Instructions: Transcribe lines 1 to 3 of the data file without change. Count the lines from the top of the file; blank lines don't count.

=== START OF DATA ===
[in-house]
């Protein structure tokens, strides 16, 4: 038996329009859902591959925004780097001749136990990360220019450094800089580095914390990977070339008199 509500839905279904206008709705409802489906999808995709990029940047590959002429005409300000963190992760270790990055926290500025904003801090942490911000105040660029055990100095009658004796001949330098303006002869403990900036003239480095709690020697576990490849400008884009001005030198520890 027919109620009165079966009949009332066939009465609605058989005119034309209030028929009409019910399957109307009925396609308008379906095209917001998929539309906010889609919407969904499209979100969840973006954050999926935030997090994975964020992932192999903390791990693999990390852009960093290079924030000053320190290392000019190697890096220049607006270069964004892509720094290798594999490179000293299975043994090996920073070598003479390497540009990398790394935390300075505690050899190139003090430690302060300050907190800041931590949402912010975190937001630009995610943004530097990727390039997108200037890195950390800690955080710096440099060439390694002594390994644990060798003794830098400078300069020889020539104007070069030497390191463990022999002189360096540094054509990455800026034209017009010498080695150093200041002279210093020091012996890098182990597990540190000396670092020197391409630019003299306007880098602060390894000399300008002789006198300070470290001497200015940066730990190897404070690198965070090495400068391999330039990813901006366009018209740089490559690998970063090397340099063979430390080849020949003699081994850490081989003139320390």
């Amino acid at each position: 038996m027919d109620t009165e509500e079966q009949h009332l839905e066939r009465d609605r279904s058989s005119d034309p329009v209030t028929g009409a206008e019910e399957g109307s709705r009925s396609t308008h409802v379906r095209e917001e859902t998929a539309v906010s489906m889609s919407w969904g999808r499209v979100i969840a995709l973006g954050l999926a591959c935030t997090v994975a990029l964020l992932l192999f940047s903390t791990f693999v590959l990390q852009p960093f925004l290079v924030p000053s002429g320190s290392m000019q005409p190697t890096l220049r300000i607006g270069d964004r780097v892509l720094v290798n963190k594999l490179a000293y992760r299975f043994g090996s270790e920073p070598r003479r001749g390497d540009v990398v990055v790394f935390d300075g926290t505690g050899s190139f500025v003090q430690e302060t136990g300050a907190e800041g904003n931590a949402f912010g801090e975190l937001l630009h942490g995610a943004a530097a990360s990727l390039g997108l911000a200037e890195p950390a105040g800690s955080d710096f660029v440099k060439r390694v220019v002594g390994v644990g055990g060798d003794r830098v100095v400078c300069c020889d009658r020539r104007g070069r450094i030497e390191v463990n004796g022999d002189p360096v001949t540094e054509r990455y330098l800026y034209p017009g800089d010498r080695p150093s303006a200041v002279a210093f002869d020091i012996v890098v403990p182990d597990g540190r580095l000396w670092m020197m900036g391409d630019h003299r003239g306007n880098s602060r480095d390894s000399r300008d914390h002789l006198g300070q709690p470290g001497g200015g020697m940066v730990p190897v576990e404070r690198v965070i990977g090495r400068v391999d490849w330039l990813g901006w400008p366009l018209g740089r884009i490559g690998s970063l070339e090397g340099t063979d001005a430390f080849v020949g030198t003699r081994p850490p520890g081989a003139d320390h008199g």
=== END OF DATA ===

[in-house]
């Protein structure tokens, strides 16, 4: 038996329009859902591959925004780097001749136990990360220019450094800089580095914390990977070339008199 509500839905279904206008709705409802489906999808995709990029940047590959002429005409300000963190992760270790990055926290500025904003801090942490911000105040660029055990100095009658004796001949330098303006002869403990900036003239480095709690020697576990490849400008884009001005030198520890 027919109620009165079966009949009332066939009465609605058989005119034309209030028929009409019910399957109307009925396609308008379906095209917001998929539309906010889609919407969904499209979100969840973006954050999926935030997090994975964020992932192999903390791990693999990390852009960093290079924030000053320190290392000019190697890096220049607006270069964004892509720094290798594999490179000293299975043994090996920073070598003479390497540009990398790394935390300075505690050899190139003090430690302060300050907190800041931590949402912010975190937001630009995610943004530097990727390039997108200037890195950390800690955080710096440099060439390694002594390994644990060798003794830098400078300069020889020539104007070069030497390191463990022999002189360096540094054509990455800026034209017009010498080695150093200041002279210093020091012996890098182990597990540190000396670092020197391409630019003299306007880098602060390894000399300008002789006198300070470290001497200015940066730990190897404070690198965070090495400068391999330039990813901006366009018209740089490559690998970063090397340099063979430390080849020949003699081994850490081989003139320390």
């Amino acid at each position: 038996m027919d109620t009165e509500e079966q009949h009332l839905e066939r009465d609605r279904s058989s005119d034309p329009v209030t028929g009409a206008e019910e399957g109307s709705r009925s396609t308008h409802v379906r095209e917001e859902t998929a539309v906010s489906m889609s919407w969904g999808r499209v979100i969840a995709l973006g954050l999926a591959c935030t997090v994975a990029l964020l992932l192999f940047s903390t791990f693999v590959l990390q852009p960093f925004l290079v924030p000053s002429g320190s290392m000019q005409p190697t890096l220049r300000i607006g270069d964004r780097v892509l720094v290798n963190k594999l490179a000293y992760r299975f043994g090996s270790e920073p070598r003479r001749g390497d540009v990398v990055v790394f935390d300075g926290t505690g050899s190139f500025v003090q430690e302060t136990g300050a907190e800041g904003n931590a949402f912010g801090e975190l937001l630009h942490g995610a943004a530097a990360s990727l390039g997108l911000a200037e890195p950390a105040g800690s955080d710096f660029v440099k060439r390694v220019v002594g390994v644990g055990g060798d003794r830098v100095v400078c300069c020889d009658r020539r104007g070069r450094i030497e390191v463990n004796g022999d002189p360096v001949t540094e054509r990455y330098l800026y034209p017009g800089d010498r080695p150093s303006a200041v002279a210093f002869d020091i012996v890098v403990p182990d597990g540190r580095l000396w670092m020197m900036g391409d630019h003299r003239g306007n880098s602060r480095d390894s000399r300008d914390h002789l006198g300070q709690p470290g001497g200015g020697m940066v730990p190897v576990e404070r690198v965070i990977g090495r400068v391999d490849w330039l990813g901006w400008p366009l018209g740089r884009i490559g690998s970063l070339e090397g340099t063979d001005a430390f080849v020949g030198t003699r081994p850490p520890g081989a003139d320390h008199g």